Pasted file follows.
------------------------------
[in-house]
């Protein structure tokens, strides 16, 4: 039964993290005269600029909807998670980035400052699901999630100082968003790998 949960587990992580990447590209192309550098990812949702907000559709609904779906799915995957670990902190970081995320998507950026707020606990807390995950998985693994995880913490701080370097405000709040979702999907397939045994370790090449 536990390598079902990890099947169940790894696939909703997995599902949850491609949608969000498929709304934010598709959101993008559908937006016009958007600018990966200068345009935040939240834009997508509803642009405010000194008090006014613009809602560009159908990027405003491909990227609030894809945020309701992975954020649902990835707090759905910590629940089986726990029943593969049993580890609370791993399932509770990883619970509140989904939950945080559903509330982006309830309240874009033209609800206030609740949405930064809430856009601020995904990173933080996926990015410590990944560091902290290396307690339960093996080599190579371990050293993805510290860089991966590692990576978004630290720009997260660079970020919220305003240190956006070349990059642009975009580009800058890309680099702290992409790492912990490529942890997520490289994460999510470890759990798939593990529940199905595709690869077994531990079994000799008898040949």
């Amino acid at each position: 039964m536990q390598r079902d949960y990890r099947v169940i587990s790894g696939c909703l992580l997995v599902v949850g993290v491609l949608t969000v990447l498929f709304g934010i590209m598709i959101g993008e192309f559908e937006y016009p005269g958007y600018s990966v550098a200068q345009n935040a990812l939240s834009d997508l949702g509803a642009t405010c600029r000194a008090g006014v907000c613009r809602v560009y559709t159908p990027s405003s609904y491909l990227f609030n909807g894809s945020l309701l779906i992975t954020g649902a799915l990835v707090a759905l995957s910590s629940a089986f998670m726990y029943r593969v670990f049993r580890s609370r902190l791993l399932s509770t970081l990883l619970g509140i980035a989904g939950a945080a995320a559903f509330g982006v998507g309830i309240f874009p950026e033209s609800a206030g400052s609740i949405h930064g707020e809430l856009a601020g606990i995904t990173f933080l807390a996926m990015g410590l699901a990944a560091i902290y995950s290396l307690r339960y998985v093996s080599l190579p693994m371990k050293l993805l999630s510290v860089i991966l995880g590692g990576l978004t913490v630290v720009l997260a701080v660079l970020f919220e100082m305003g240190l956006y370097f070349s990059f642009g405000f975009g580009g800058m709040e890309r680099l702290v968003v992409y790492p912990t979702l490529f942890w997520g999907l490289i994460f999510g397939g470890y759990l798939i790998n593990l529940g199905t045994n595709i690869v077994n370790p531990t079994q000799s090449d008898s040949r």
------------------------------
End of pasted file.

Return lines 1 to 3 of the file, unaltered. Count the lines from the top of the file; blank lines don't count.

[in-house]
């Protein structure tokens, strides 16, 4: 039964993290005269600029909807998670980035400052699901999630100082968003790998 949960587990992580990447590209192309550098990812949702907000559709609904779906799915995957670990902190970081995320998507950026707020606990807390995950998985693994995880913490701080370097405000709040979702999907397939045994370790090449 536990390598079902990890099947169940790894696939909703997995599902949850491609949608969000498929709304934010598709959101993008559908937006016009958007600018990966200068345009935040939240834009997508509803642009405010000194008090006014613009809602560009159908990027405003491909990227609030894809945020309701992975954020649902990835707090759905910590629940089986726990029943593969049993580890609370791993399932509770990883619970509140989904939950945080559903509330982006309830309240874009033209609800206030609740949405930064809430856009601020995904990173933080996926990015410590990944560091902290290396307690339960093996080599190579371990050293993805510290860089991966590692990576978004630290720009997260660079970020919220305003240190956006070349990059642009975009580009800058890309680099702290992409790492912990490529942890997520490289994460999510470890759990798939593990529940199905595709690869077994531990079994000799008898040949």
């Amino acid at each position: 039964m536990q390598r079902d949960y990890r099947v169940i587990s790894g696939c909703l992580l997995v599902v949850g993290v491609l949608t969000v990447l498929f709304g934010i590209m598709i959101g993008e192309f559908e937006y016009p005269g958007y600018s990966v550098a200068q345009n935040a990812l939240s834009d997508l949702g509803a642009t405010c600029r000194a008090g006014v907000c613009r809602v560009y559709t159908p990027s405003s609904y491909l990227f609030n909807g894809s945020l309701l779906i992975t954020g649902a799915l990835v707090a759905l995957s910590s629940a089986f998670m726990y029943r593969v670990f049993r580890s609370r902190l791993l399932s509770t970081l990883l619970g509140i980035a989904g939950a945080a995320a559903f509330g982006v998507g309830i309240f874009p950026e033209s609800a206030g400052s609740i949405h930064g707020e809430l856009a601020g606990i995904t990173f933080l807390a996926m990015g410590l699901a990944a560091i902290y995950s290396l307690r339960y998985v093996s080599l190579p693994m371990k050293l993805l999630s510290v860089i991966l995880g590692g990576l978004t913490v630290v720009l997260a701080v660079l970020f919220e100082m305003g240190l956006y370097f070349s990059f642009g405000f975009g580009g800058m709040e890309r680099l702290v968003v992409y790492p912990t979702l490529f942890w997520g999907l490289i994460f999510g397939g470890y759990l798939i790998n593990l529940g199905t045994n595709i690869v077994n370790p531990t079994q000799s090449d008898s040949r």